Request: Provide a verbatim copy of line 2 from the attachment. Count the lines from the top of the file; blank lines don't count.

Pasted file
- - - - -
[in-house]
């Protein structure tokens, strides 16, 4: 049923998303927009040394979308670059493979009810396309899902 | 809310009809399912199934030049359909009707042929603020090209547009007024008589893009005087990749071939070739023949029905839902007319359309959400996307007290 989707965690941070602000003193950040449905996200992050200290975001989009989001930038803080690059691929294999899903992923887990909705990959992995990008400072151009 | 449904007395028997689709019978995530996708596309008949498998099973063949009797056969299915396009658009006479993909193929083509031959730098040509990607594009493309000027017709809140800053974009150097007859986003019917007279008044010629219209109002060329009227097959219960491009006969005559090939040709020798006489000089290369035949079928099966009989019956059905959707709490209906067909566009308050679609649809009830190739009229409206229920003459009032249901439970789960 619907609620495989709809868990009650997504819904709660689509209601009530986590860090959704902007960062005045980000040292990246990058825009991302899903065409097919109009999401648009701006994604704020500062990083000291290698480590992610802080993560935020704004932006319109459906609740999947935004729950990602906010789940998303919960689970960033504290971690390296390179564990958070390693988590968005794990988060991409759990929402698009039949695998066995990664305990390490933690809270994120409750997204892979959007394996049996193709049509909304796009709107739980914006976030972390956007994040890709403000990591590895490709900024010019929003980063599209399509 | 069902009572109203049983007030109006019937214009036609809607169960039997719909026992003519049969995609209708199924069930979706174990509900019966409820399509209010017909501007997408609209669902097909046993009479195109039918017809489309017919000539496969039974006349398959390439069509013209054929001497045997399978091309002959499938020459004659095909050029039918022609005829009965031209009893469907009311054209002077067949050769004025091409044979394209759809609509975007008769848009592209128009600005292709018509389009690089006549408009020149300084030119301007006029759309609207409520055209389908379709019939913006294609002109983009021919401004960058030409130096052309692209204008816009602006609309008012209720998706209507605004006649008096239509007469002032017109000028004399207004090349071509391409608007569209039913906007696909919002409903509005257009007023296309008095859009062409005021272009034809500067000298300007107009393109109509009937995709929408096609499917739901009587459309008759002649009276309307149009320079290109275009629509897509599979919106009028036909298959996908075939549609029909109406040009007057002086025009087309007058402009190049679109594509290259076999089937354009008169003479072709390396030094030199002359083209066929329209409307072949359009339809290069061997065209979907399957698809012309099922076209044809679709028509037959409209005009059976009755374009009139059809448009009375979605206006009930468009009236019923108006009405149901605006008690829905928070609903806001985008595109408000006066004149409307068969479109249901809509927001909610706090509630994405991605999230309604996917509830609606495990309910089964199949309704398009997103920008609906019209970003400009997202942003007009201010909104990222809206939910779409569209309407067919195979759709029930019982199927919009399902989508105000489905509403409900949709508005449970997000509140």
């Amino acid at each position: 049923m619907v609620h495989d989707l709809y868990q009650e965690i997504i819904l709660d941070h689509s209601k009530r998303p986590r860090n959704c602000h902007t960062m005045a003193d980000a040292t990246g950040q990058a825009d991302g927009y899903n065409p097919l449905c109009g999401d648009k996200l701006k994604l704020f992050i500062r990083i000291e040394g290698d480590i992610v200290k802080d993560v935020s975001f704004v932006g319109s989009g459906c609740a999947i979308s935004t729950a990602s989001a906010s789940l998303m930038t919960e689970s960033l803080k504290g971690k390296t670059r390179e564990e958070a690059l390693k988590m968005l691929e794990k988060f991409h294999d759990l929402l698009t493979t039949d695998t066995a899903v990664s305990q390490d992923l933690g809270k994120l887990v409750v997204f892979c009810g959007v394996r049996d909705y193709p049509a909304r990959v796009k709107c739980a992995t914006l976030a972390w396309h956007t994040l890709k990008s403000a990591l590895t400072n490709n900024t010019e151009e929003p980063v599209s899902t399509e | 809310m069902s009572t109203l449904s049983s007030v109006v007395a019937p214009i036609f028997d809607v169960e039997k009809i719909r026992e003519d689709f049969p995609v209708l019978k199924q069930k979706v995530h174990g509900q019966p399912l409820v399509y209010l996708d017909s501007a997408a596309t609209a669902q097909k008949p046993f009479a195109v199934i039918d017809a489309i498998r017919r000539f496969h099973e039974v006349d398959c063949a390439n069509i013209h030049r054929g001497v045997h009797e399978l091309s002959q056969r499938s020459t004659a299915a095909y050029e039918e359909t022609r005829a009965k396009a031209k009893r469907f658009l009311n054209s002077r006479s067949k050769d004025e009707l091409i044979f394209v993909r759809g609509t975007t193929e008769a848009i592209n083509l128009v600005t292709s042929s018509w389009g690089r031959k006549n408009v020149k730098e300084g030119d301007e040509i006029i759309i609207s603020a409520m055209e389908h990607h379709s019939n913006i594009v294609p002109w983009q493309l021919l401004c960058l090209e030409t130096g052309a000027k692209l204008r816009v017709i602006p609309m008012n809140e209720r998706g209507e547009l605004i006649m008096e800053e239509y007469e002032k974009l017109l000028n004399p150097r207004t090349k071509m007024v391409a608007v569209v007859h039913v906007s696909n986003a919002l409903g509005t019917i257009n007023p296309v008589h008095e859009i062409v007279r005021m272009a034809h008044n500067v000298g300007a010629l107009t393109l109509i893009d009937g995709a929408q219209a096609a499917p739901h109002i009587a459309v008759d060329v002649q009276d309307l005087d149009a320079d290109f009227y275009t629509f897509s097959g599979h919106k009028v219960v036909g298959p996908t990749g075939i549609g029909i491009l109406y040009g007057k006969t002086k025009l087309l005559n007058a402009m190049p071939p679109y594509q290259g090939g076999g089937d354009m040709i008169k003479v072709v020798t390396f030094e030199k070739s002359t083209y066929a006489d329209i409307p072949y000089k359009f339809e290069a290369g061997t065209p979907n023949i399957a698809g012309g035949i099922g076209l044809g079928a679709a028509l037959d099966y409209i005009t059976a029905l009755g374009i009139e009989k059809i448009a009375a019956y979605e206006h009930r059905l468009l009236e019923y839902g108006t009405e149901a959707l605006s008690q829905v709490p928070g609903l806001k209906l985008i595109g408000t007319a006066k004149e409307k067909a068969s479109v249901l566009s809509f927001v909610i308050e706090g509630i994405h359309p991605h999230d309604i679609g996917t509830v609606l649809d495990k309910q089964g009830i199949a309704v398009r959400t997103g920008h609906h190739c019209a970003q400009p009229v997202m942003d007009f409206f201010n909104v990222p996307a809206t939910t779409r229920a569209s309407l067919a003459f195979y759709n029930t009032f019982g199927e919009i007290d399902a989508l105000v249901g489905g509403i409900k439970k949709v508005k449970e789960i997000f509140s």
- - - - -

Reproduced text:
């Protein structure tokens, strides 16, 4: 049923998303927009040394979308670059493979009810396309899902 | 809310009809399912199934030049359909009707042929603020090209547009007024008589893009005087990749071939070739023949029905839902007319359309959400996307007290 989707965690941070602000003193950040449905996200992050200290975001989009989001930038803080690059691929294999899903992923887990909705990959992995990008400072151009 | 449904007395028997689709019978995530996708596309008949498998099973063949009797056969299915396009658009006479993909193929083509031959730098040509990607594009493309000027017709809140800053974009150097007859986003019917007279008044010629219209109002060329009227097959219960491009006969005559090939040709020798006489000089290369035949079928099966009989019956059905959707709490209906067909566009308050679609649809009830190739009229409206229920003459009032249901439970789960 619907609620495989709809868990009650997504819904709660689509209601009530986590860090959704902007960062005045980000040292990246990058825009991302899903065409097919109009999401648009701006994604704020500062990083000291290698480590992610802080993560935020704004932006319109459906609740999947935004729950990602906010789940998303919960689970960033504290971690390296390179564990958070390693988590968005794990988060991409759990929402698009039949695998066995990664305990390490933690809270994120409750997204892979959007394996049996193709049509909304796009709107739980914006976030972390956007994040890709403000990591590895490709900024010019929003980063599209399509 | 069902009572109203049983007030109006019937214009036609809607169960039997719909026992003519049969995609209708199924069930979706174990509900019966409820399509209010017909501007997408609209669902097909046993009479195109039918017809489309017919000539496969039974006349398959390439069509013209054929001497045997399978091309002959499938020459004659095909050029039918022609005829009965031209009893469907009311054209002077067949050769004025091409044979394209759809609509975007008769848009592209128009600005292709018509389009690089006549408009020149300084030119301007006029759309609207409520055209389908379709019939913006294609002109983009021919401004960058030409130096052309692209204008816009602006609309008012209720998706209507605004006649008096239509007469002032017109000028004399207004090349071509391409608007569209039913906007696909919002409903509005257009007023296309008095859009062409005021272009034809500067000298300007107009393109109509009937995709929408096609499917739901009587459309008759002649009276309307149009320079290109275009629509897509599979919106009028036909298959996908075939549609029909109406040009007057002086025009087309007058402009190049679109594509290259076999089937354009008169003479072709390396030094030199002359083209066929329209409307072949359009339809290069061997065209979907399957698809012309099922076209044809679709028509037959409209005009059976009755374009009139059809448009009375979605206006009930468009009236019923108006009405149901605006008690829905928070609903806001985008595109408000006066004149409307068969479109249901809509927001909610706090509630994405991605999230309604996917509830609606495990309910089964199949309704398009997103920008609906019209970003400009997202942003007009201010909104990222809206939910779409569209309407067919195979759709029930019982199927919009399902989508105000489905509403409900949709508005449970997000509140």